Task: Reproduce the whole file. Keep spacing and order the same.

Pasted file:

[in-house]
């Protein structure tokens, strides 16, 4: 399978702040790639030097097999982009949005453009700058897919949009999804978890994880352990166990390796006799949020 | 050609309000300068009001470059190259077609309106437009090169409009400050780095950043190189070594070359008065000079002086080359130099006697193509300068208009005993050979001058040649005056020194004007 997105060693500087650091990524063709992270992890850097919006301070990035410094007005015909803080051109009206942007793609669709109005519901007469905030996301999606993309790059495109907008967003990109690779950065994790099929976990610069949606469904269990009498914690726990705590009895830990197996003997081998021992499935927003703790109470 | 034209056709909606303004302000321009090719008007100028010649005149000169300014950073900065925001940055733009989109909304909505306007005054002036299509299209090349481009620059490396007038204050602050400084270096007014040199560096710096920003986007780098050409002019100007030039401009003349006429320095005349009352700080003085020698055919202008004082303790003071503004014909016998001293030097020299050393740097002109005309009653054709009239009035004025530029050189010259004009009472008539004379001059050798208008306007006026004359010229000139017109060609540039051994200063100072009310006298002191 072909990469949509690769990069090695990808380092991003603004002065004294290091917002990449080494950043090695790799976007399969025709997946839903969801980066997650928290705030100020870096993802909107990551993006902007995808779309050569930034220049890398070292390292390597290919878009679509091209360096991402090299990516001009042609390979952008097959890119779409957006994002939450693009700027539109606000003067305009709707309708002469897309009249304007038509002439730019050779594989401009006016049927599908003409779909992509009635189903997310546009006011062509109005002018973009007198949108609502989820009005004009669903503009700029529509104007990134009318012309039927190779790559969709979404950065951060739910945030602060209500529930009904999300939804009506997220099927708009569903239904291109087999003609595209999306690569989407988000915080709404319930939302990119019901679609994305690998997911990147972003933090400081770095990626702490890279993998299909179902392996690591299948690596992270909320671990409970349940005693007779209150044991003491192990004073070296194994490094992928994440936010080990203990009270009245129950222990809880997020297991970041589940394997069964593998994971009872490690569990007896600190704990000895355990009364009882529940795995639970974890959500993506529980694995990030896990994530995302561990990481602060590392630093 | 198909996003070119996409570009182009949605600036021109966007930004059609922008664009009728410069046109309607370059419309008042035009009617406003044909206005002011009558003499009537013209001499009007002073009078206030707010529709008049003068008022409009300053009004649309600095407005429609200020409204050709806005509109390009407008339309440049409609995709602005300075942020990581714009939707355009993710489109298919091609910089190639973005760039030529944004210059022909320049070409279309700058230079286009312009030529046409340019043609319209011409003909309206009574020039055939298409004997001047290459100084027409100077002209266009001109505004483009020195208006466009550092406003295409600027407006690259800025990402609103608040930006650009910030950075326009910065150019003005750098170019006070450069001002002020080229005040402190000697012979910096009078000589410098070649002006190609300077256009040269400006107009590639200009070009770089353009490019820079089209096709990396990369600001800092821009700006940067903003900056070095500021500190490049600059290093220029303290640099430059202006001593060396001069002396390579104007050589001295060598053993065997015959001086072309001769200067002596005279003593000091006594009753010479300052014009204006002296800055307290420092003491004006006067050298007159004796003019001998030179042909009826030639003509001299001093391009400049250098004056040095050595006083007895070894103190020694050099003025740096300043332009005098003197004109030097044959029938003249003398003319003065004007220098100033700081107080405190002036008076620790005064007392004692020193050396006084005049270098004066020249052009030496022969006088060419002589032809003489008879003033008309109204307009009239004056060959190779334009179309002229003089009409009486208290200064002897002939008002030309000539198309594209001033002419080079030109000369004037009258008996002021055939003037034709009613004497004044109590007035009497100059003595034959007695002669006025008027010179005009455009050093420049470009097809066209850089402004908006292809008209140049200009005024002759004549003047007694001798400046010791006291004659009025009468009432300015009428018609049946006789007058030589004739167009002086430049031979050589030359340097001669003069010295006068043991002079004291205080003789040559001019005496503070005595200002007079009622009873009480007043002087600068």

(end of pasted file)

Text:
[in-house]
């Protein structure tokens, strides 16, 4: 399978702040790639030097097999982009949005453009700058897919949009999804978890994880352990166990390796006799949020 | 050609309000300068009001470059190259077609309106437009090169409009400050780095950043190189070594070359008065000079002086080359130099006697193509300068208009005993050979001058040649005056020194004007 997105060693500087650091990524063709992270992890850097919006301070990035410094007005015909803080051109009206942007793609669709109005519901007469905030996301999606993309790059495109907008967003990109690779950065994790099929976990610069949606469904269990009498914690726990705590009895830990197996003997081998021992499935927003703790109470 | 034209056709909606303004302000321009090719008007100028010649005149000169300014950073900065925001940055733009989109909304909505306007005054002036299509299209090349481009620059490396007038204050602050400084270096007014040199560096710096920003986007780098050409002019100007030039401009003349006429320095005349009352700080003085020698055919202008004082303790003071503004014909016998001293030097020299050393740097002109005309009653054709009239009035004025530029050189010259004009009472008539004379001059050798208008306007006026004359010229000139017109060609540039051994200063100072009310006298002191 072909990469949509690769990069090695990808380092991003603004002065004294290091917002990449080494950043090695790799976007399969025709997946839903969801980066997650928290705030100020870096993802909107990551993006902007995808779309050569930034220049890398070292390292390597290919878009679509091209360096991402090299990516001009042609390979952008097959890119779409957006994002939450693009700027539109606000003067305009709707309708002469897309009249304007038509002439730019050779594989401009006016049927599908003409779909992509009635189903997310546009006011062509109005002018973009007198949108609502989820009005004009669903503009700029529509104007990134009318012309039927190779790559969709979404950065951060739910945030602060209500529930009904999300939804009506997220099927708009569903239904291109087999003609595209999306690569989407988000915080709404319930939302990119019901679609994305690998997911990147972003933090400081770095990626702490890279993998299909179902392996690591299948690596992270909320671990409970349940005693007779209150044991003491192990004073070296194994490094992928994440936010080990203990009270009245129950222990809880997020297991970041589940394997069964593998994971009872490690569990007896600190704990000895355990009364009882529940795995639970974890959500993506529980694995990030896990994530995302561990990481602060590392630093 | 198909996003070119996409570009182009949605600036021109966007930004059609922008664009009728410069046109309607370059419309008042035009009617406003044909206005002011009558003499009537013209001499009007002073009078206030707010529709008049003068008022409009300053009004649309600095407005429609200020409204050709806005509109390009407008339309440049409609995709602005300075942020990581714009939707355009993710489109298919091609910089190639973005760039030529944004210059022909320049070409279309700058230079286009312009030529046409340019043609319209011409003909309206009574020039055939298409004997001047290459100084027409100077002209266009001109505004483009020195208006466009550092406003295409600027407006690259800025990402609103608040930006650009910030950075326009910065150019003005750098170019006070450069001002002020080229005040402190000697012979910096009078000589410098070649002006190609300077256009040269400006107009590639200009070009770089353009490019820079089209096709990396990369600001800092821009700006940067903003900056070095500021500190490049600059290093220029303290640099430059202006001593060396001069002396390579104007050589001295060598053993065997015959001086072309001769200067002596005279003593000091006594009753010479300052014009204006002296800055307290420092003491004006006067050298007159004796003019001998030179042909009826030639003509001299001093391009400049250098004056040095050595006083007895070894103190020694050099003025740096300043332009005098003197004109030097044959029938003249003398003319003065004007220098100033700081107080405190002036008076620790005064007392004692020193050396006084005049270098004066020249052009030496022969006088060419002589032809003489008879003033008309109204307009009239004056060959190779334009179309002229003089009409009486208290200064002897002939008002030309000539198309594209001033002419080079030109000369004037009258008996002021055939003037034709009613004497004044109590007035009497100059003595034959007695002669006025008027010179005009455009050093420049470009097809066209850089402004908006292809008209140049200009005024002759004549003047007694001798400046010791006291004659009025009468009432300015009428018609049946006789007058030589004739167009002086430049031979050589030359340097001669003069010295006068043991002079004291205080003789040559001019005496503070005595200002007079009622009873009480007043002087600068």